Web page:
Fig. 2. An example Shewhart-type control chart showing an in-control process.

products at the end of a production line. Like with manufacturing, how the data production process can be effectively monitored,
monitoring and controlling for quality throughout the duration of controlled, and improved using control charts for the purpose of
the data production process might be a more useful endeavor as enhancing the quality of the data supply chain professionals use to
deficiencies can be addressed in real time and corrected before manage their processes.
they create cascading defects. Shewhart (1931) first introduced control charts as a method for
Redman (1992, 1996, 2001) emphasizes the importance of monitoring the output quality of manufacturing processes. The
maintaining a process focus when considering data quality. He methods were popularized following World War II as Deming
advocates the use of simple tools such as the histogram, fishbone (2000) used control charts to aid the Japanese in rebuilding their
diagram, and Pareto chart for cleaning up a data production manufacturing base. Fig. 2 gives an example of a simple Shewhart-
process. For more information on the application of simple quality type control chart. The dotted lines labeled UCL and LCL represent
tools in general, the interested reader is referred to Montgomery upper and lower control limits, respectively, and are based on the
(2013) or specific to data quality, Redman (1992). Once the initial statistical nature of the process under consideration. Each data
quality efforts have improved the current state of data quality, series plotted over time represents a measure of a process
bringing it into an in-control state, ongoing process monitoring characteristic. Values that fall between the UCL and LCL are
should be used to maintain the required level of data quality. considered subject to only usual or common-cause process varia-
Unfortunately, as discussed above, there is no such control stage tion. When all points in a process fall between the control limits,
proposed in Wang’s (1998) TDQM cycle. the process is considered to be in-control. Points that plot either
Advanced control chart methodologies provide long estab- above the UCL or below the LCL are considered signals to a
lished and commonly employed methods for monitoring and potential out-of-control scenario, or affected by some force that
controlling production quality (Lieberman, 1965; Mitra, 2008; is not expected within the usual operating confines of the process.
Woodall, 2000). Indeed, SPC, topics are often discussed in the When a control chart signals a potential out-of-control event, the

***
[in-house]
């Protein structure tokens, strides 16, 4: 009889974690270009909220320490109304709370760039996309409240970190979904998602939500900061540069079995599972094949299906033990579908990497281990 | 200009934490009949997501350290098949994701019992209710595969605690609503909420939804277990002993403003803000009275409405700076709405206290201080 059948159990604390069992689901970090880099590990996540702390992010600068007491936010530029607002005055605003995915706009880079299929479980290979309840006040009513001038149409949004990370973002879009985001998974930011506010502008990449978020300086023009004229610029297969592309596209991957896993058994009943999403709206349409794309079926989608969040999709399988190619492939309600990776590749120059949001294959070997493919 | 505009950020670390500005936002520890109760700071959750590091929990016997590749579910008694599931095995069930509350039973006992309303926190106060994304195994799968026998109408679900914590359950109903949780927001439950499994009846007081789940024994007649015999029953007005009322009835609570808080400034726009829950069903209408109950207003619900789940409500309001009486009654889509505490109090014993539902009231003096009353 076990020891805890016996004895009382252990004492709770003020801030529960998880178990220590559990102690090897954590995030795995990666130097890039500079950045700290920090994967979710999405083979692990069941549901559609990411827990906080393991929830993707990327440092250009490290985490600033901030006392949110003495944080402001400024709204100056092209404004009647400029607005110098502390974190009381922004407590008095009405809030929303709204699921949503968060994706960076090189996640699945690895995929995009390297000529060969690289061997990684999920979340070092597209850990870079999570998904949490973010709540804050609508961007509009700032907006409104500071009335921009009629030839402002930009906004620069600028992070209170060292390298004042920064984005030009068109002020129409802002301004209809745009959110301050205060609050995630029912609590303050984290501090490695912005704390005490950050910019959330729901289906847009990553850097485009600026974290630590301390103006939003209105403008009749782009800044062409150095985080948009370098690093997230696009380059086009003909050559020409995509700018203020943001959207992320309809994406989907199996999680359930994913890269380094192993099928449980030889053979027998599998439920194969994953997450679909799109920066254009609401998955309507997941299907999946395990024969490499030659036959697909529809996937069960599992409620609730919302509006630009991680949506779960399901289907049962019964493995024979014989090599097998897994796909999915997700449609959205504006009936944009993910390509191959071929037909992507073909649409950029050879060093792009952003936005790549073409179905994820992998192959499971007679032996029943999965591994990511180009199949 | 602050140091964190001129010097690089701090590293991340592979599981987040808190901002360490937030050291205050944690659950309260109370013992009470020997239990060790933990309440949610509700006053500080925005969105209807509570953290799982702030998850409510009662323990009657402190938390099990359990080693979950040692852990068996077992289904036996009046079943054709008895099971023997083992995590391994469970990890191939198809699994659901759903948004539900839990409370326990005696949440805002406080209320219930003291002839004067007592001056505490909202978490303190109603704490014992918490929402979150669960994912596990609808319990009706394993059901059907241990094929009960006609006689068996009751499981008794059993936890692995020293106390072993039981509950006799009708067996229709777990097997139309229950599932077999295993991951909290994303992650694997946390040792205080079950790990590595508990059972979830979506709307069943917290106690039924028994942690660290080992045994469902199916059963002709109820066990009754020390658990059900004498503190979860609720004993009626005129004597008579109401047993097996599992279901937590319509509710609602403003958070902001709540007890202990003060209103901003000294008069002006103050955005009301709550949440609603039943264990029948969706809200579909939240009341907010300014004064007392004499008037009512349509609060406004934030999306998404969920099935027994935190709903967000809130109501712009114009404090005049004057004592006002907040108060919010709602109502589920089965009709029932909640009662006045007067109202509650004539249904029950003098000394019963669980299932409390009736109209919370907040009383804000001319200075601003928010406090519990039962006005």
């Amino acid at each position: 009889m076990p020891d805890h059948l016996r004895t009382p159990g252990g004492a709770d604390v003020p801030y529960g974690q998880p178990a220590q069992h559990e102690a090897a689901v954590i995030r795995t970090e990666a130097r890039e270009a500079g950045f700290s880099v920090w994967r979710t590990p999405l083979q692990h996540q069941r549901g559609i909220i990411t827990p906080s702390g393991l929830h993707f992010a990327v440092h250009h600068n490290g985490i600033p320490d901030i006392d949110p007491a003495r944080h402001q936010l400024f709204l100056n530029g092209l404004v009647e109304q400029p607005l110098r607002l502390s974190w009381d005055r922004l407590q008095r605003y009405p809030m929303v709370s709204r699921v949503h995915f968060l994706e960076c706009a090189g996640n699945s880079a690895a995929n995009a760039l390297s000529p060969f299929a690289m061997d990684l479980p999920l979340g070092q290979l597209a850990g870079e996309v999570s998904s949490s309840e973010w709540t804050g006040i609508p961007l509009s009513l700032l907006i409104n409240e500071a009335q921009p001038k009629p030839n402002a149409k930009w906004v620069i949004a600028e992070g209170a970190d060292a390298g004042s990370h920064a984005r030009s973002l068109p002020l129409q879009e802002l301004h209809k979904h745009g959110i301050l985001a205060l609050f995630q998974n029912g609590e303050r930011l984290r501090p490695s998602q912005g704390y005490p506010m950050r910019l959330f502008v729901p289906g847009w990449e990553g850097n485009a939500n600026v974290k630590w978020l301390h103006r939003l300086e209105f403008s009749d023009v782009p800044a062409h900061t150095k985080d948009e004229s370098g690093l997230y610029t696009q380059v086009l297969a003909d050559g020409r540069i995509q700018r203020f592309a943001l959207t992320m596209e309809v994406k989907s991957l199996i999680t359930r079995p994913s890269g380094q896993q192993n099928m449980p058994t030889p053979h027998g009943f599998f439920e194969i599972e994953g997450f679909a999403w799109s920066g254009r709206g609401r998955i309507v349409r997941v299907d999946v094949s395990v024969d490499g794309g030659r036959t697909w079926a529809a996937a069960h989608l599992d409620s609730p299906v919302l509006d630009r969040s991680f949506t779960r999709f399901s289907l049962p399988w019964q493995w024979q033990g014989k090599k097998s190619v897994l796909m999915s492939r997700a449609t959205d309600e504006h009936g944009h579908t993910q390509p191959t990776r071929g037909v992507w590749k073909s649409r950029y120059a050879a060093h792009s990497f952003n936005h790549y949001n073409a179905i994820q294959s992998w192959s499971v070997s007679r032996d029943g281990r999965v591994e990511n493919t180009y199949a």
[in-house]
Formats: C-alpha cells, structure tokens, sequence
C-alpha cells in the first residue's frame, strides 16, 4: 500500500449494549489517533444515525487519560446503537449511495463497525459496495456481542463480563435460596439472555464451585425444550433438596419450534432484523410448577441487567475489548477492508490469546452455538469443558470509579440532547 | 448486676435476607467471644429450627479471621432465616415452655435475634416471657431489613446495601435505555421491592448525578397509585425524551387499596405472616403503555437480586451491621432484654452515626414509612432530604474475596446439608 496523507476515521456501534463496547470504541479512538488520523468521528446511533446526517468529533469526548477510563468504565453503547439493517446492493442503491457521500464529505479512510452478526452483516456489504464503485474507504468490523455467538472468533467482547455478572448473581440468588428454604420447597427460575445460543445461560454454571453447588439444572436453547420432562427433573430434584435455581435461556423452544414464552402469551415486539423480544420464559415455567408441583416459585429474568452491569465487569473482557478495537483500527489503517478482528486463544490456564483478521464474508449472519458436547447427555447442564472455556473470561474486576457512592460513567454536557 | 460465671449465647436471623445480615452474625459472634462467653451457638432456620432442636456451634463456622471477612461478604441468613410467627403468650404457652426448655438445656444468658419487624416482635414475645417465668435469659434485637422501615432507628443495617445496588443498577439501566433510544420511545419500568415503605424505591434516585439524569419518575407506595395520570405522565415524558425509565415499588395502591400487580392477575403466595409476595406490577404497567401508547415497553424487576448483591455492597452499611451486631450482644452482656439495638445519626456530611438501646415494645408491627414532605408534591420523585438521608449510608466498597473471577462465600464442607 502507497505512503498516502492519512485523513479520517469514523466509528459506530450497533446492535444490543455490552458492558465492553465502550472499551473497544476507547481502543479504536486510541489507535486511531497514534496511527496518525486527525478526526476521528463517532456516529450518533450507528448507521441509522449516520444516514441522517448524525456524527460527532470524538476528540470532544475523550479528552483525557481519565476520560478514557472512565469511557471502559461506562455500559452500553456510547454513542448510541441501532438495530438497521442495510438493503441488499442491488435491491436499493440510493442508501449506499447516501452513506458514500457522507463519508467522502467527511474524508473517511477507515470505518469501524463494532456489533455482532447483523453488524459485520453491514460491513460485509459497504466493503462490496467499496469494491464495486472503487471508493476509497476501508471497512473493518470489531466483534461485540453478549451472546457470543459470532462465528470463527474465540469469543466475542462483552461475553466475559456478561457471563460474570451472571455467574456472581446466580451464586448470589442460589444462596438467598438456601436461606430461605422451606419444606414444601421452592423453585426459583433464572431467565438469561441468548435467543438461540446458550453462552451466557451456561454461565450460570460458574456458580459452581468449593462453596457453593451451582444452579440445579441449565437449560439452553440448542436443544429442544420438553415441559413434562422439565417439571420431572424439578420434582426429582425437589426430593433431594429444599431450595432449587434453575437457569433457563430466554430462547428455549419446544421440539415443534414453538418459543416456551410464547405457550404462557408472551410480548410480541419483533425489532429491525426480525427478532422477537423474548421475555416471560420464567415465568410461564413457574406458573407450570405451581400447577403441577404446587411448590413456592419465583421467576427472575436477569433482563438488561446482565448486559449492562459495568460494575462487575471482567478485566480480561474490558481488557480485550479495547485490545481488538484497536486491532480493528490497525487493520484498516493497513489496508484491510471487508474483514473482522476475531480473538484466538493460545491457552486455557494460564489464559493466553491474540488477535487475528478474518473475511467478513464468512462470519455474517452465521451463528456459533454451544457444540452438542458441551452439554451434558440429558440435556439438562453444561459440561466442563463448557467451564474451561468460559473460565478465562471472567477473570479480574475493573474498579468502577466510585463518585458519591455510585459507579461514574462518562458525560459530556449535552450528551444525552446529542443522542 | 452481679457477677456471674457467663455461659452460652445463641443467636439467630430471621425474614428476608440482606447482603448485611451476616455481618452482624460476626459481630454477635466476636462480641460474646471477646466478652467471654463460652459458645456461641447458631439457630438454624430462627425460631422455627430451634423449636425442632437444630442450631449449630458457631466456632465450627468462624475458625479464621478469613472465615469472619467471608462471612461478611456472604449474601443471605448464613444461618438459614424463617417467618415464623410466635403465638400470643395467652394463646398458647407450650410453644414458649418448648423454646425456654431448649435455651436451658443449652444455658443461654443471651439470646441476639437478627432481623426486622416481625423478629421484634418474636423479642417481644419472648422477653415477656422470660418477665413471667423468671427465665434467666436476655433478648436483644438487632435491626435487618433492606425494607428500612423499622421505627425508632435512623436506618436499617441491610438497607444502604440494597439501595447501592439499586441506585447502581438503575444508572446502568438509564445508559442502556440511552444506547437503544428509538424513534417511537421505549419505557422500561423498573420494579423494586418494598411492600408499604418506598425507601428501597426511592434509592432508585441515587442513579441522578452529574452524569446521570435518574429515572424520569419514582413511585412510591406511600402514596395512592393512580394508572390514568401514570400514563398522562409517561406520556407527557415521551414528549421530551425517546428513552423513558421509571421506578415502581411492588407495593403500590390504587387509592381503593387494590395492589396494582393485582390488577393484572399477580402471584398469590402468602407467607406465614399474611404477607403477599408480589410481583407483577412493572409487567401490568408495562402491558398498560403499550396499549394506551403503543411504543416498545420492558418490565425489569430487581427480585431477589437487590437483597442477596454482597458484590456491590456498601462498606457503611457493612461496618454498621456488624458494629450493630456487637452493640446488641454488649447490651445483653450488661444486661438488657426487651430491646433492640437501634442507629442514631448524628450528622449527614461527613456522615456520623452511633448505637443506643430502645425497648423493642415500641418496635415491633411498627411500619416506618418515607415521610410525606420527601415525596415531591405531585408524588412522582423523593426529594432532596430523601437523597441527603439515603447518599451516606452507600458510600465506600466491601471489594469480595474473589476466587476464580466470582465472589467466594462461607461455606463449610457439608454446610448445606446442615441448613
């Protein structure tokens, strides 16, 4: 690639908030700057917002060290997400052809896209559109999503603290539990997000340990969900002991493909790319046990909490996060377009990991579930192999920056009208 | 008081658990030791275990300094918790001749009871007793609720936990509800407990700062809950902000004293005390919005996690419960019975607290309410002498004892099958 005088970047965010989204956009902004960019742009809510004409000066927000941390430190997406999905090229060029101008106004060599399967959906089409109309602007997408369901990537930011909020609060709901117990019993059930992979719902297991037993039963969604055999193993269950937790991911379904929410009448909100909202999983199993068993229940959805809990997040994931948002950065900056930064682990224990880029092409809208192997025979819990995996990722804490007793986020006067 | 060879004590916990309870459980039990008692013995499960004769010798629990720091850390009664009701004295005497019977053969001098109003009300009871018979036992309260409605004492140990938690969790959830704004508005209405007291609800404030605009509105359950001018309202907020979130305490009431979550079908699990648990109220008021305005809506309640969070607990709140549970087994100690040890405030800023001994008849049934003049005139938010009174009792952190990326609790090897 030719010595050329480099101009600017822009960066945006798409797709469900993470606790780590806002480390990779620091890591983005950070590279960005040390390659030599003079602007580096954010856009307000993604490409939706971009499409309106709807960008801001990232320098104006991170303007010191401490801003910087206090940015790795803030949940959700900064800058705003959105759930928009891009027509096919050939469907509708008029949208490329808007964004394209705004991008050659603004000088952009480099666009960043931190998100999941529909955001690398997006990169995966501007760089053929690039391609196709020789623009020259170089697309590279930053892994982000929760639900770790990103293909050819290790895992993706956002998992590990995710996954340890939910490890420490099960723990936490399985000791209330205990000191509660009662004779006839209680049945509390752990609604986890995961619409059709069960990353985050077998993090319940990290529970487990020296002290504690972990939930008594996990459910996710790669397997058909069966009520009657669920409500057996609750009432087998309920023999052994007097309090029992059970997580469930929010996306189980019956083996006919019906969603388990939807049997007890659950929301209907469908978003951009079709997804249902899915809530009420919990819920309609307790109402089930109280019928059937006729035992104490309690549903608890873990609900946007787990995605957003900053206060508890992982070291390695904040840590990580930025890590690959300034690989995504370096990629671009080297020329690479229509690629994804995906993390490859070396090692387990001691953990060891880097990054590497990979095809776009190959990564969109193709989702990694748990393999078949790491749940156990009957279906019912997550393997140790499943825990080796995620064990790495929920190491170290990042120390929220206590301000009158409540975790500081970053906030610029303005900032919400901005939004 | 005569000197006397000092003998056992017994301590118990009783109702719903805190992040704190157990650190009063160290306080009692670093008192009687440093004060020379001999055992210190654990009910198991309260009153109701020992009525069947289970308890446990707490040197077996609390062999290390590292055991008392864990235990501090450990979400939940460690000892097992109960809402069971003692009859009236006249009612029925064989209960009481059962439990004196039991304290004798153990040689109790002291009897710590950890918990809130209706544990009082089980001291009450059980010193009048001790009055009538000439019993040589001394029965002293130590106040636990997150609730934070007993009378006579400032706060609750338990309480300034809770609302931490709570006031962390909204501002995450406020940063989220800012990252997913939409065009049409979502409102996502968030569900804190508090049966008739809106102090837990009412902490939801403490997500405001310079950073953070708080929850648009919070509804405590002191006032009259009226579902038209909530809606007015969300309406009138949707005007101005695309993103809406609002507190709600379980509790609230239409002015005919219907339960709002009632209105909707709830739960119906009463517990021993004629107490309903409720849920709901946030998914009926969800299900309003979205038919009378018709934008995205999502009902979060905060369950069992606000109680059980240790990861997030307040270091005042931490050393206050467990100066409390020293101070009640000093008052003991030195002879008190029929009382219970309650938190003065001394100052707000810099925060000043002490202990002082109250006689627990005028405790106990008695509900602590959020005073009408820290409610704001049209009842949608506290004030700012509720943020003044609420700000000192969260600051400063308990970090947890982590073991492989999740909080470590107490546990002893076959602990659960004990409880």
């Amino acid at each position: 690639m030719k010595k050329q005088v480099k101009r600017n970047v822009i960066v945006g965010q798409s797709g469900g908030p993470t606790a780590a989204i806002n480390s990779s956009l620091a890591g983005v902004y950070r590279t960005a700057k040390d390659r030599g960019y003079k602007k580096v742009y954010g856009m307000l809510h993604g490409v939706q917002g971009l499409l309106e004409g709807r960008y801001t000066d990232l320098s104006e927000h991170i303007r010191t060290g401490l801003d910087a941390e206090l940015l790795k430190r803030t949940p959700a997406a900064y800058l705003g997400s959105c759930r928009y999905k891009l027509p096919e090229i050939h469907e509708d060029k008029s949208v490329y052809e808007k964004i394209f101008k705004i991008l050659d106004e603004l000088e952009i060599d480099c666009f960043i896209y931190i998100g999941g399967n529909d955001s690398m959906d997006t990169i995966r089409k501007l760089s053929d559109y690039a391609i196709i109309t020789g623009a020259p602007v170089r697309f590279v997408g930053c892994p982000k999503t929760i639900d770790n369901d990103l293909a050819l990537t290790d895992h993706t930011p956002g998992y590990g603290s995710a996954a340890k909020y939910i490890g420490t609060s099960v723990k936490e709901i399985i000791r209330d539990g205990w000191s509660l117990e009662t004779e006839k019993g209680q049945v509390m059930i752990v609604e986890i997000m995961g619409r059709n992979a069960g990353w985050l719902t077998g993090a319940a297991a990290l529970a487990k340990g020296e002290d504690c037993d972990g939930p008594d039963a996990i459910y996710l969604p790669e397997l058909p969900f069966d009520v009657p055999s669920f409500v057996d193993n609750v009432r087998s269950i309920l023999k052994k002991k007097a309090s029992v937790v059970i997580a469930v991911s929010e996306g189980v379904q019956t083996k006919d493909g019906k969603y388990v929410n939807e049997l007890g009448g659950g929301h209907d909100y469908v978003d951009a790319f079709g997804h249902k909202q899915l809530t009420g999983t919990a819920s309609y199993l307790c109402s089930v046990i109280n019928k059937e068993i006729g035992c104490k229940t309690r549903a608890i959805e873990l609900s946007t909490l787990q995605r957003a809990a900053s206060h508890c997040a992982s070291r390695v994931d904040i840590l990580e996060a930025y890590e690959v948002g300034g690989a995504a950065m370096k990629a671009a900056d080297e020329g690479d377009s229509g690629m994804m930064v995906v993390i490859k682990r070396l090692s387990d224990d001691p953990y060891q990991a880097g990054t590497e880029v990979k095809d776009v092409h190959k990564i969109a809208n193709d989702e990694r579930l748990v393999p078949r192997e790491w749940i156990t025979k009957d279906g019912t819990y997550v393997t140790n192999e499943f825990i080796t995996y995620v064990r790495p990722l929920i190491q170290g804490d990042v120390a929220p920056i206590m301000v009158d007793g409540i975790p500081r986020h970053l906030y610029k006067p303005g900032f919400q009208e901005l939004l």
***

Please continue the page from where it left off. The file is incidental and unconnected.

SCM literature (e.g. Choi and Rungtusanatham, 1999; Fraisat and process operators investigate for possible root causes of the signal.
Sawalha, 2013; Laframboise and Reyes, 2005; Rahman, 2006; Sila For more information about control charts, we refer the reader to
et al., 2006). While SPC methods are common in SCM, these Montgomery (2013).
methods are not commonly applied in the production of data used Researchers in SPC have advanced the field of control charts far
in support of managing a supply chain. Therefore, we propose SPC beyond the traditional Shewhart charts like the one illustrated
methods as one means by which to monitor, control, and ulti- above. More advanced control charts include the Cumulative Sum
mately improve the quality of data used for SCM. (CUSUM) (Page, 1961), the Exponentially Weighted Moving Aver-
We suspect the lack of commonplace application of advanced age (EWMA) (Roberts, 1959), multivariate Shewhart-type control
SPC methods to monitoring data quality is due, in part, to the lack charts such as Hotelling’s (1947) T2 chart , multivariate versions of
of awareness of the applicability of the methods on the part of the CUSUM (Crosier, 1998), and EWMA (Lowry et al., 1992), and
practitioners, but also because SPC methods were developed based many others (Ho and Quinino, 2013; Ou et al., 2012; Wu et al.,
on assumptions relevant to the actual processes themselves, and 2009). In addition, many control charts have been developed to
not necessarily the data by which managers use to control these monitor categorical and discrete process characteristics (see, e.g.,
processes. We focus on the data production process, which Woodall (1997) and Topalidou and Psarakis (2009)). Like most
includes data collection, storage, retrieval, and processing. We statistical methods, the different control charts are designed to
consider the output of this process, a data set, as a product, much work in different scenarios with different types of data. Jones-